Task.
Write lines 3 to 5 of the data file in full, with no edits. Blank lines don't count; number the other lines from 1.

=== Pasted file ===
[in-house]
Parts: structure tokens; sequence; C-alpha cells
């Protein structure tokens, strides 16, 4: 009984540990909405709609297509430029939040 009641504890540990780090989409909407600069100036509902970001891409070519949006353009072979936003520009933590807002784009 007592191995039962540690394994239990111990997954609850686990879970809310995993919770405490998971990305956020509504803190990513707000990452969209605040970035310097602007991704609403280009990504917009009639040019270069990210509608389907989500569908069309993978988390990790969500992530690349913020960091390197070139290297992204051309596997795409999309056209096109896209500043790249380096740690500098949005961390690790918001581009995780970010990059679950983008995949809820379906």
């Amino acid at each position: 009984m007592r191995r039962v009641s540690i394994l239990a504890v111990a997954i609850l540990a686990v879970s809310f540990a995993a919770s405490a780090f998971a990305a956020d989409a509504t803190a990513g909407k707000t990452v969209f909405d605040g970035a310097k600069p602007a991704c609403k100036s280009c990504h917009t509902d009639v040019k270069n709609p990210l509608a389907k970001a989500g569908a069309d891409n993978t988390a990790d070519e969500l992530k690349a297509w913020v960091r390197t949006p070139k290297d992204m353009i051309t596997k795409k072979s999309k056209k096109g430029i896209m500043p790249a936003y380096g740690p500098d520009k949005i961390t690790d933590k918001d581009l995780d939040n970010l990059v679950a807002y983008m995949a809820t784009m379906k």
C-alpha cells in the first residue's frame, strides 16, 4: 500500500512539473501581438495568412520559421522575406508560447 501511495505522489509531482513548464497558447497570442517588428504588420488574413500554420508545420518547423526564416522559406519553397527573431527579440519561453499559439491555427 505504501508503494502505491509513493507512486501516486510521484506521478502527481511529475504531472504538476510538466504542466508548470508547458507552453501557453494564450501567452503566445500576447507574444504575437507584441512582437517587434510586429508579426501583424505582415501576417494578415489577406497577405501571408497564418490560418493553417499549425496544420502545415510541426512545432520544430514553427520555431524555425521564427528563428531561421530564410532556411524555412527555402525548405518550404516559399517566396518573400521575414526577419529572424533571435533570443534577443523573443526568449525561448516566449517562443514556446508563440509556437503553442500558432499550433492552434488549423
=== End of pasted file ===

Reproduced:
């Protein structure tokens, strides 16, 4: 009984540990909405709609297509430029939040 009641504890540990780090989409909407600069100036509902970001891409070519949006353009072979936003520009933590807002784009 007592191995039962540690394994239990111990997954609850686990879970809310995993919770405490998971990305956020509504803190990513707000990452969209605040970035310097602007991704609403280009990504917009009639040019270069990210509608389907989500569908069309993978988390990790969500992530690349913020960091390197070139290297992204051309596997795409999309056209096109896209500043790249380096740690500098949005961390690790918001581009995780970010990059679950983008995949809820379906």
């Amino acid at each position: 009984m007592r191995r039962v009641s540690i394994l239990a504890v111990a997954i609850l540990a686990v879970s809310f540990a995993a919770s405490a780090f998971a990305a956020d989409a509504t803190a990513g909407k707000t990452v969209f909405d605040g970035a310097k600069p602007a991704c609403k100036s280009c990504h917009t509902d009639v040019k270069n709609p990210l509608a389907k970001a989500g569908a069309d891409n993978t988390a990790d070519e969500l992530k690349a297509w913020v960091r390197t949006p070139k290297d992204m353009i051309t596997k795409k072979s999309k056209k096109g430029i896209m500043p790249a936003y380096g740690p500098d520009k949005i961390t690790d933590k918001d581009l995780d939040n970010l990059v679950a807002y983008m995949a809820t784009m379906k």
C-alpha cells in the first residue's frame, strides 16, 4: 500500500512539473501581438495568412520559421522575406508560447 501511495505522489509531482513548464497558447497570442517588428504588420488574413500554420508545420518547423526564416522559406519553397527573431527579440519561453499559439491555427 505504501508503494502505491509513493507512486501516486510521484506521478502527481511529475504531472504538476510538466504542466508548470508547458507552453501557453494564450501567452503566445500576447507574444504575437507584441512582437517587434510586429508579426501583424505582415501576417494578415489577406497577405501571408497564418490560418493553417499549425496544420502545415510541426512545432520544430514553427520555431524555425521564427528563428531561421530564410532556411524555412527555402525548405518550404516559399517566396518573400521575414526577419529572424533571435533570443534577443523573443526568449525561448516566449517562443514556446508563440509556437503553442500558432499550433492552434488549423